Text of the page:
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Islamophobia: Church sign sparks debate - Daily Courier, USA

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  • Zafar Khan
    Church sign sparks debate By JOSH HUMPHRIES Daily Courier Staff Writer http://www.thedigitalcourier.com/articles/2005/05/24/news/news01.txt FOREST CITY -- A
    Message 1 of 1 , May 24, 2005
      Church sign sparks debate
      By JOSH HUMPHRIES Daily Courier Staff Writer

      http://www.thedigitalcourier.com/articles/2005/05/24/news/news01.txt

      FOREST CITY -- A sign in front of a Baptist church on
      one of the most traveled highways in the county
      stirred controversy over religious tolerance and
      first-amendment rights this weekend.

      A sign in front of Danieltown Baptist Church, located
      at 2361 U.S. 221 south reads "The Koran needs to be
      flushed," and the Rev. Creighton Lovelace, pastor of
      the church, is not apologizing for the display.

      "I believe that it is a statement supporting the word
      of God and that it (the Bible) is above all and that
      any other religious book that does not teach Christ as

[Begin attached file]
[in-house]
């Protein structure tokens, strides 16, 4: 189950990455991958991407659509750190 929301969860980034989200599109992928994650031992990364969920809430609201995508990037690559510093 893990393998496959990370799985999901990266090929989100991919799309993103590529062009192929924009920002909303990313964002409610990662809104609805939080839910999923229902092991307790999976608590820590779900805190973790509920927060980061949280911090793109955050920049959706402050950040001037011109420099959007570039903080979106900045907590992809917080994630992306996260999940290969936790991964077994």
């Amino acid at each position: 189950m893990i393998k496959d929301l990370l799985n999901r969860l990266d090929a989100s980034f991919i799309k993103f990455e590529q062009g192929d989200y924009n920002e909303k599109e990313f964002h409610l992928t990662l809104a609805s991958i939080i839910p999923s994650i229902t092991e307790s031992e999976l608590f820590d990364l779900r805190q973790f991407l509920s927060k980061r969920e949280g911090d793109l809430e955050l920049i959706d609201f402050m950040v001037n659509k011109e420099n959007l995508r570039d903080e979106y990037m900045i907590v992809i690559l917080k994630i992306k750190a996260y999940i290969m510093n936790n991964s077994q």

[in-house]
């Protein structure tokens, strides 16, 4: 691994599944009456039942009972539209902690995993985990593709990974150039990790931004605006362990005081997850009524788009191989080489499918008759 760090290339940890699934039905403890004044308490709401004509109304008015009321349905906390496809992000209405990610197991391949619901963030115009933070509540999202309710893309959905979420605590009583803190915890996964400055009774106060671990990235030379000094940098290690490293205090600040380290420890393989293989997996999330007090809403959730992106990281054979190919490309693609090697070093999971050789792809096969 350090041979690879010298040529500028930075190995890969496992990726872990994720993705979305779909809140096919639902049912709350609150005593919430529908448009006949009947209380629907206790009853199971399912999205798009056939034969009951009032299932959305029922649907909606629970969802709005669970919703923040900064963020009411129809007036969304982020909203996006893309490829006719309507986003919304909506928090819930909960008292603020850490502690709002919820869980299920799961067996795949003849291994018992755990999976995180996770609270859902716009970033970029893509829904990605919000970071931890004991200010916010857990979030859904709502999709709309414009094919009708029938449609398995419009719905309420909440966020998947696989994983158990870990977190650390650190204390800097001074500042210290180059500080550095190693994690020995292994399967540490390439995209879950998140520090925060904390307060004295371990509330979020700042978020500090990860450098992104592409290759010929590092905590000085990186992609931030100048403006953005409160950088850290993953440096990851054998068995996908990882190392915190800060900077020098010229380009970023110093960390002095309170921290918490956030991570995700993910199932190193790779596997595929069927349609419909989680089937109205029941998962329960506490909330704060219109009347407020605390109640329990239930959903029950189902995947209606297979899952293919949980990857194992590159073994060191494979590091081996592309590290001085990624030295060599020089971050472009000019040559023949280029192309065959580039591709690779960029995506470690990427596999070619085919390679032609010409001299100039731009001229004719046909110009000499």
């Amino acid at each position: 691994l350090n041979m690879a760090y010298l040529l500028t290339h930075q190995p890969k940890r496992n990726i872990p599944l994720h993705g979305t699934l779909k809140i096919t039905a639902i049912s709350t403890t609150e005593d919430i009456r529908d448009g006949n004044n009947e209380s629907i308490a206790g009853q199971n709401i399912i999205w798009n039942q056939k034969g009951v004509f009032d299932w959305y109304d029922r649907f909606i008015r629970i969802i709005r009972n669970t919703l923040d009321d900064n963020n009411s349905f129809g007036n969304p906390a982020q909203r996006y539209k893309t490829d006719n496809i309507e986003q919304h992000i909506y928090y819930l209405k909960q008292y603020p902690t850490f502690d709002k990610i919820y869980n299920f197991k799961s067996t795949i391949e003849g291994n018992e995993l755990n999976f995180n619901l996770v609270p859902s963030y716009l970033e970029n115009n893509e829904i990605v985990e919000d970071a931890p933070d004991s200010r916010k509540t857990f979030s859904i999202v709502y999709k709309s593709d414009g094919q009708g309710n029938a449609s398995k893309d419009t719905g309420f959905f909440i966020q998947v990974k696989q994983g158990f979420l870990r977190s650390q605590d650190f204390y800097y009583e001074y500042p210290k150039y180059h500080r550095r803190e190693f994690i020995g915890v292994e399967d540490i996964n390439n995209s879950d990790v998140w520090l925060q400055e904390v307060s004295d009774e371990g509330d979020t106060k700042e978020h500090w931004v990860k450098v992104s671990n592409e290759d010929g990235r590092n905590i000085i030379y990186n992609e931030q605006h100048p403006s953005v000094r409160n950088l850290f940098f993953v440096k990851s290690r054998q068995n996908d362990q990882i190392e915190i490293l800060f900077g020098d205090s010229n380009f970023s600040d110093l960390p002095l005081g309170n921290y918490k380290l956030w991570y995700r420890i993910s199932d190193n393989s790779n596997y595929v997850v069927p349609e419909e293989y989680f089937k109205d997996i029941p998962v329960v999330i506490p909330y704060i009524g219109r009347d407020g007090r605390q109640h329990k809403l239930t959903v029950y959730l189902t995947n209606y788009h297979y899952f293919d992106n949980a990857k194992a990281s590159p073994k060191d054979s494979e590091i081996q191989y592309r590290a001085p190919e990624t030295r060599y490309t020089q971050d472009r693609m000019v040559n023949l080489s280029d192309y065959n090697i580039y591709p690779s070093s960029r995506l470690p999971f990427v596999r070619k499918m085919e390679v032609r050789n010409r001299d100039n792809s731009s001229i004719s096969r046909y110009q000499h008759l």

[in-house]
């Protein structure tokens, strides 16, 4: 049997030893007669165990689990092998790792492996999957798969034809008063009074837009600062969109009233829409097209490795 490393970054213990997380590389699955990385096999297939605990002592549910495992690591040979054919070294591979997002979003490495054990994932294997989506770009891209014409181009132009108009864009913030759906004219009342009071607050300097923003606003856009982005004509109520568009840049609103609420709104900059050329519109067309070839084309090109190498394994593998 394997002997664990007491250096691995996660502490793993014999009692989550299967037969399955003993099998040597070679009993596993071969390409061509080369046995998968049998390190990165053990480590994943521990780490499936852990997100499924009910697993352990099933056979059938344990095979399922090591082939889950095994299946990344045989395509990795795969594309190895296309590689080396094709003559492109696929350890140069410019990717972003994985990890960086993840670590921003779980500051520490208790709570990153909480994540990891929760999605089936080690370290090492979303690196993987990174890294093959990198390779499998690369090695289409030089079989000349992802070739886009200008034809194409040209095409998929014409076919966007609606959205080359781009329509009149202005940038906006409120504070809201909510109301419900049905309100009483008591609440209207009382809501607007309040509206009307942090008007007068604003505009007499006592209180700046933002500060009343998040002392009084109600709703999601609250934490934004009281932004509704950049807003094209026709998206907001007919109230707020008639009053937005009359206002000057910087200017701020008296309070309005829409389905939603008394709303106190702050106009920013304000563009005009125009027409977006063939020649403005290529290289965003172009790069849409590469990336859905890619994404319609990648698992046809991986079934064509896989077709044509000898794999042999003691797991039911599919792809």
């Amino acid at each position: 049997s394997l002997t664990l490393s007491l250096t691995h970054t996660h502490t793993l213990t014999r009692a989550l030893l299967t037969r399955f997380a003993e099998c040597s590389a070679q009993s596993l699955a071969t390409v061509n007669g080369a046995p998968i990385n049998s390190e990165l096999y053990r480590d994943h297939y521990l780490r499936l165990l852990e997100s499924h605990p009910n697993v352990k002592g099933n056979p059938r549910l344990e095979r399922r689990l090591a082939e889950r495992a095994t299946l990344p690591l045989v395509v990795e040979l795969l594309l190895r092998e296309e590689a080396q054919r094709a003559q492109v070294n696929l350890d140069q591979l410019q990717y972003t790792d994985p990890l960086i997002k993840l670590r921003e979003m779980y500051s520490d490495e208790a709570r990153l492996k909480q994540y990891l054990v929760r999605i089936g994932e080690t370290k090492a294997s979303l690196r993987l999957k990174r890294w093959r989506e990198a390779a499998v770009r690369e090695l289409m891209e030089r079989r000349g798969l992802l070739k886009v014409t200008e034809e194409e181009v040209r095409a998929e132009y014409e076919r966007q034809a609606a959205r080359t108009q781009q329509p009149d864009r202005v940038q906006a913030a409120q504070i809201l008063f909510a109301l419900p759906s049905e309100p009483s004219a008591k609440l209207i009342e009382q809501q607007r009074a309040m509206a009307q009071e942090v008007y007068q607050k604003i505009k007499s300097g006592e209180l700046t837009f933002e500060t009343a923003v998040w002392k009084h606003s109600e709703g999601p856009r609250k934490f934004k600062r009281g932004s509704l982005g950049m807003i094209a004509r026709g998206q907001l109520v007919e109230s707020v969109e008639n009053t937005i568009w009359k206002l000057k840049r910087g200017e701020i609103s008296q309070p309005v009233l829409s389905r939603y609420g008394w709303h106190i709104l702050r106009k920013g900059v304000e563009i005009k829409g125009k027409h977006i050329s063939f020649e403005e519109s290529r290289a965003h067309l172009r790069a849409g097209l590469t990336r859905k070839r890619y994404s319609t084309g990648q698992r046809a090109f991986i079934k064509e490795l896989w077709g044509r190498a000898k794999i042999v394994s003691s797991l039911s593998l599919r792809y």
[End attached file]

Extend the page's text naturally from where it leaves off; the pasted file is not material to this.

savior and lord as the 66 books of the Bible teaches
      it, is wrong," said Lovelace. "I knew that whenever we
      decided to put that sign up that there would be people
      who wouldn't agree with it, and there would be some
      that would, and so we just have to stand up for what's
      right."

      Seema Riley, a Muslim, who was born in Pakistan and
      reared in New York, was one of those upset by the
      sign.

      She moved to Rutherford County for the "small town
      friendly" atmosphere, she said. When she saw the sign
      on the side of the highway Saturday she felt angered
      and threatened.

      "We need a certain degree of tolerance," said Riley.
      "That sign doesn't really reflect what I think this
      county is about."

      She said that according to Islamic faith, a follower
      does not even touch the Koran without going through a
      ritual cleansing. Muslims believe the physical book to
      be a sacred item that is treated with respect and
      reverence, much like the image of Jesus in
      Christianity, according to a report on National Public
      Radio.

      "For someone to put that sign up -- the person just
      didn't understand -- didn't take into consideration
      what putting up that sign means," said Riley. "I don't